Furthermore, Ted Cruz’s comments about patrolling Muslim neighborhoods in the wake of the Brussels attacks and consistently virulent anti-LGBTQ+ rhetoric underscores the unfortunate and dismal reality that his presidency would only be marginally better.
Melissa Hillman’s piece serves as an effective exercise in speaking truth to power. For communities of color, queer folk and women, a Trump–or Cruz, for that matter–presidency is a real threat. The “Bernie or Bust” movement ignores the dangers that abandoning Clinton could spell for the most at-risk members of our society.
Moreover, the campaign underestimates how Trump’s lack of political qualifications could disastrously undermine the office of the presidency and the ability of the government to properly serve the people it is supposed to represent. Donald Trump is a pathological liar whose toxic beliefs often change within minutes of him dictating them. The absurd and utterly terrifying concept of a Trump presidency could very well become a reality in eight months if liberals and left-leaning moderates don’t back the Democratic nominee.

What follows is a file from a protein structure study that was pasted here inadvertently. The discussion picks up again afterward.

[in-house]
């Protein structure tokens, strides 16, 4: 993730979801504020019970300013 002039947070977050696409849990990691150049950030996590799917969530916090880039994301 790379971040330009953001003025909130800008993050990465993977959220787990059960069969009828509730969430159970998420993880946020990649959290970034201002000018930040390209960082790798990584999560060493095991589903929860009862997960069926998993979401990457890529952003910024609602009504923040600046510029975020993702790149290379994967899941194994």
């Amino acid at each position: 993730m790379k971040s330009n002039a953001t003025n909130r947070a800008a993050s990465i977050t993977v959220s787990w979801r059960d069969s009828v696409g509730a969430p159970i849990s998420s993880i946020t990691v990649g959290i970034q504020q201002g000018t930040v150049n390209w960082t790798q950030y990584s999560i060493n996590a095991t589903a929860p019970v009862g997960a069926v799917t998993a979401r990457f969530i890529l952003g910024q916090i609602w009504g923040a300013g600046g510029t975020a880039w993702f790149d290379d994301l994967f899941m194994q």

Hillary Clinton is a flawed candidate. Hillary Clinton is maybe not as liberal or consistent in her views as some would like. Hillary Clinton voted for the War in Iraq. Hillary Clinton has Wall Street ties. Hillary Clinton is relatively moderate on many positions that are near and dear to progressives’ hearts.
Hillary Clinton did not offer to pay the legal fees of a supporter who punched a black protester. Hillary Clinton did not speak at the same event as an evangelical pastor who called for the punishment of death for homosexuals. Hillary Clinton did not vow to bring back waterboarding. Hillary Clinton does not spew racist, sexist vitriol on a regular basis just to make headlines.
The perils are too grandiose and pervasive to ignore. I will vote for Hillary Clinton should she earn the Democratic nomination out of fear for the potentially irreversible damage a Trump or Cruz presidency could inflict on our nation. I encourage all who feel similarly to do the same.